Automation

And it should also allow me to use the wordpress-repository to install plugins and themes as I’m used to. Update the dependencies via the webinterface or via an automated process.

An idea

Slowly an idea crept up in my mind.

And I’ve started creating it. A wordpress-bootstrap in combination with a WordPress-Composer bridge. It’s not finished yet, but I believe it’s a good way.

Now I can create a running wordpress-installation with some terminal-commands (as long as composer and vagrant are available) like this:

    composer create-project org_heigl/wordpress_bootstrap [my-wordpress-folder]
    # confirm the defaults with "Enter"
    cd [my-wordpress-folder]
    vagrant up

Now visit http://localhost:8080. You can log in using wpadmin and password (and you should change that!)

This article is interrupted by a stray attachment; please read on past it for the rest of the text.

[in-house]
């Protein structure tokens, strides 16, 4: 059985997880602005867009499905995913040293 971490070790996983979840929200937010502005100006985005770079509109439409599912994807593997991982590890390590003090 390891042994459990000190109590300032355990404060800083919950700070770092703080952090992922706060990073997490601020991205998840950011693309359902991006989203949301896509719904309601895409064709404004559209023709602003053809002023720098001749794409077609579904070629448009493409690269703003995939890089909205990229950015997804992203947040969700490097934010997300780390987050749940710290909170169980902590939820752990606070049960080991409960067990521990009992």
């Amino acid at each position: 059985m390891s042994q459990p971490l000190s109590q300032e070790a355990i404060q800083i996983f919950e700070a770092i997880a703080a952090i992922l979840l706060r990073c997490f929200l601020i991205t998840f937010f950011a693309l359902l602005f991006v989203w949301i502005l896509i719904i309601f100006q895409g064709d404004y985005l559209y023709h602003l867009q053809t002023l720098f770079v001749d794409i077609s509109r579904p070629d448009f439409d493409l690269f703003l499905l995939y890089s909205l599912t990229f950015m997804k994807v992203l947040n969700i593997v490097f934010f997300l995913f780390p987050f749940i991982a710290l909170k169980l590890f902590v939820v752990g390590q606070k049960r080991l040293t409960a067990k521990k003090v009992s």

The setup already has a plugin installed that adds the plugins you activate in that installation to the composer.json-file and you can store the information of activated plugins and themes by adding that composer.json to your VCS and that’s it. No need to bloate your VCS with the complete plugin-code.

The whole thing is not yet finished! There’s a lot of stuff to do like handling Database-Transfers and stuff.

But it’s a start.

What do you think? Anything you think that should be included? Open an Issue or fork the project and create a Pull-Request.

Mobile blogging

For a Lot of People it might Be an old Story, but I just discovered the possibilities of the XML-RPC-Connector in my wordpress-blog.

It Makes editing so much easier on the Train or at the Next Break. Just open an offline-editor (I am using the wordpress-app on my iPod) And Start happy editing.

The only drawback is the Auto-Text-correction, that I have Not yet managed to Turn off and that more than once translates a Perfect english word into German garbage…. But that’s not wordpress’ fault, isn’t it?